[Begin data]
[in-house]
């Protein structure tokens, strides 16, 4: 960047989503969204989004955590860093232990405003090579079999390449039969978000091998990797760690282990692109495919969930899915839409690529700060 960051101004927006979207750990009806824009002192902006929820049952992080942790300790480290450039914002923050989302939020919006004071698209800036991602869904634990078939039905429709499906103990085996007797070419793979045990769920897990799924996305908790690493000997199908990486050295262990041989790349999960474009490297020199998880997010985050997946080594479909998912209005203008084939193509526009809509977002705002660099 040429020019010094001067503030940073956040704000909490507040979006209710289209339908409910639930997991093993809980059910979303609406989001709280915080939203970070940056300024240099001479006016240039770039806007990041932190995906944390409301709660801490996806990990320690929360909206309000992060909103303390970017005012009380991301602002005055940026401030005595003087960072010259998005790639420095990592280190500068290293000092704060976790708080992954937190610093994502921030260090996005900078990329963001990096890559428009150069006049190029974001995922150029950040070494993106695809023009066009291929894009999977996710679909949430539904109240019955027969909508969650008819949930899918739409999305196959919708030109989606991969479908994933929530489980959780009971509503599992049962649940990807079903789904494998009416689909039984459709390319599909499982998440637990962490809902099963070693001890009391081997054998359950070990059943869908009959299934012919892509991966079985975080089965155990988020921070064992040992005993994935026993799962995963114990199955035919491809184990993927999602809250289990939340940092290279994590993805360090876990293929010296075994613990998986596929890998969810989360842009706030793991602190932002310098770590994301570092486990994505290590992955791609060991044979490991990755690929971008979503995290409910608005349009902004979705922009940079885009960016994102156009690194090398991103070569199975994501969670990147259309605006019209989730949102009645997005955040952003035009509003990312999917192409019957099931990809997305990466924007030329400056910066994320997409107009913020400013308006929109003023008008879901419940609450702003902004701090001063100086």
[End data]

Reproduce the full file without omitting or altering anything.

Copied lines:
[in-house]
């Protein structure tokens, strides 16, 4: 960047989503969204989004955590860093232990405003090579079999390449039969978000091998990797760690282990692109495919969930899915839409690529700060 960051101004927006979207750990009806824009002192902006929820049952992080942790300790480290450039914002923050989302939020919006004071698209800036991602869904634990078939039905429709499906103990085996007797070419793979045990769920897990799924996305908790690493000997199908990486050295262990041989790349999960474009490297020199998880997010985050997946080594479909998912209005203008084939193509526009809509977002705002660099 040429020019010094001067503030940073956040704000909490507040979006209710289209339908409910639930997991093993809980059910979303609406989001709280915080939203970070940056300024240099001479006016240039770039806007990041932190995906944390409301709660801490996806990990320690929360909206309000992060909103303390970017005012009380991301602002005055940026401030005595003087960072010259998005790639420095990592280190500068290293000092704060976790708080992954937190610093994502921030260090996005900078990329963001990096890559428009150069006049190029974001995922150029950040070494993106695809023009066009291929894009999977996710679909949430539904109240019955027969909508969650008819949930899918739409999305196959919708030109989606991969479908994933929530489980959780009971509503599992049962649940990807079903789904494998009416689909039984459709390319599909499982998440637990962490809902099963070693001890009391081997054998359950070990059943869908009959299934012919892509991966079985975080089965155990988020921070064992040992005993994935026993799962995963114990199955035919491809184990993927999602809250289990939340940092290279994590993805360090876990293929010296075994613990998986596929890998969810989360842009706030793991602190932002310098770590994301570092486990994505290590992955791609060991044979490991990755690929971008979503995290409910608005349009902004979705922009940079885009960016994102156009690194090398991103070569199975994501969670990147259309605006019209989730949102009645997005955040952003035009509003990312999917192409019957099931990809997305990466924007030329400056910066994320997409107009913020400013308006929109003023008008879901419940609450702003902004701090001063100086």